Regrettably, there have been people in my life that I really wish I had never met. During our encounters, I would try like heck to muster up any feelings of empathy towards these individuals, however, with every attempt came more disdain. I had contempt for their behavior, contempt for their decisions and all-inclusive judgment of their hearts. The resentment would burn inside me for their apparent success and I would actually begin mind-wishing them misfortune! Moreover, if this wasn’t the worst of it, I would see God continually granting them His mercy!
As humans, our flesh cries out for equal opportunity. We cannot understand why God does not send his judgment upon those - we believe - are at the top of the “deserving list”. How frustrating it becomes when God’s grace – the same grace that saves our undeserving souls – is shown on those “most” undeserving.
Jonah, chapter 4:5-11, illustrates Jonah’s anger at the very same situation. God was pouring his compassion and mercy upon the city of Nineveh, and this infuriated Jonah, for he knew how “bad” they really were.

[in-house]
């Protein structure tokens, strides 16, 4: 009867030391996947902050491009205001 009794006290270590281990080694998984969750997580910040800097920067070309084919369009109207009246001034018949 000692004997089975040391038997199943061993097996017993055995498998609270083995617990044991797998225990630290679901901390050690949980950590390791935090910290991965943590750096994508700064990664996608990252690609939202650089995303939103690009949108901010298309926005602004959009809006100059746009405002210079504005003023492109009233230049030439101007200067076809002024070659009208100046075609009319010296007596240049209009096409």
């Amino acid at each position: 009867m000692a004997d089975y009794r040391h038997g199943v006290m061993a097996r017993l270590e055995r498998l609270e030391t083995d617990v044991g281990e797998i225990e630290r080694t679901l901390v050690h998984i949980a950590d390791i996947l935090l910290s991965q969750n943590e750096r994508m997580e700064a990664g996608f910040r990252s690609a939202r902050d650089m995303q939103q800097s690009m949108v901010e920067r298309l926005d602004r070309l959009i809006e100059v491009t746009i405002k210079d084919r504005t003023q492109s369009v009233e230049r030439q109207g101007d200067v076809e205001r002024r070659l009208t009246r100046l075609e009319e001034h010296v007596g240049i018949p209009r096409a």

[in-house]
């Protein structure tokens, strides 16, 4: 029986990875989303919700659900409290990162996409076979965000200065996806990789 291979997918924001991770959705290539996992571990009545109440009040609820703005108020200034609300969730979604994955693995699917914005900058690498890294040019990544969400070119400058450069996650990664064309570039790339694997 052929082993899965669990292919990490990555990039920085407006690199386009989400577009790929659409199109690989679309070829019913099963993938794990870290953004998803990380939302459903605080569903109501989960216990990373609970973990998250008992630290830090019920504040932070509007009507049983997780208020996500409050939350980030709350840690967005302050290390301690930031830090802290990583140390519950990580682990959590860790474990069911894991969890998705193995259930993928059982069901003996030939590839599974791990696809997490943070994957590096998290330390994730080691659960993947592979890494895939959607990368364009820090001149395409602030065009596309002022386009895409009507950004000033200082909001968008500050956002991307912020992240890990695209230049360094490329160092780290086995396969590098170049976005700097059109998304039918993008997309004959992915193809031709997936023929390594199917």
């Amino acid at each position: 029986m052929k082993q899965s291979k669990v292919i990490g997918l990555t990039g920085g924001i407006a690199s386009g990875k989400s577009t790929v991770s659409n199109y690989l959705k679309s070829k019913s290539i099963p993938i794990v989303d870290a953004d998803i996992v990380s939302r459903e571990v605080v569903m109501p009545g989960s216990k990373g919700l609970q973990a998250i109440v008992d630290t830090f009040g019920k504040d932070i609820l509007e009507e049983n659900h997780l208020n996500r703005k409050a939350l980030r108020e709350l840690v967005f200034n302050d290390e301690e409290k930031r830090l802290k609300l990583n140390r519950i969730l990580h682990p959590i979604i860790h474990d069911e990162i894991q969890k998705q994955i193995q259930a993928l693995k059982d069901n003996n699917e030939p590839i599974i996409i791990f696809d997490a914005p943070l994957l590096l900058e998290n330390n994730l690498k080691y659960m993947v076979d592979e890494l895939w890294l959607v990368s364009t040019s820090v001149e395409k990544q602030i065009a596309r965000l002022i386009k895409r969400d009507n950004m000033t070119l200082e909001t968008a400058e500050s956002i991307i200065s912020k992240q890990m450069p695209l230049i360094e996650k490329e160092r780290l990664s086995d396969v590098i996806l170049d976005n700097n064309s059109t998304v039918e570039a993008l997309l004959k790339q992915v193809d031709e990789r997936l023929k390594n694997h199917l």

[Jonah] went out of the city to the east and sat down in a sulk. He put together a makeshift shelter of leafy branches and sat there in the shade to see what would happen to the city.
God arranged for a broad-leafed tree to spring up. It grew over Jonah to cool him off and get him out of his angry sulk. Jonah was pleased and enjoyed the shade. Life was looking up.
But then God sent a worm. By dawn of the next day, the worm had bored into the shade tree and it withered away. The sun came up and God sent a hot, blistering wind from the east. The sun beat down on Jonah's head and he started to faint. He prayed to die: "I'm better off dead!"
Then God said to Jonah, "What right do you have to get angry about this shade tree?"
Jonah said, "Plenty of right. It's made me angry enough to die!"
God said, "What's this? How is it that you can change your feelings from pleasure to anger overnight about a mere shade tree that you did nothing to get? You neither planted nor watered it. It grew up one night and died the next night. So, why can't I likewise change what I feel about Nineveh from anger to pleasure, this big city of more than 120,000 childlike people who don't yet know right from wrong, to say nothing of all the innocent animals?"
After reading this passage, an embarrassing and humbling thought came over me: Am I on anyone else’s “deserving list”?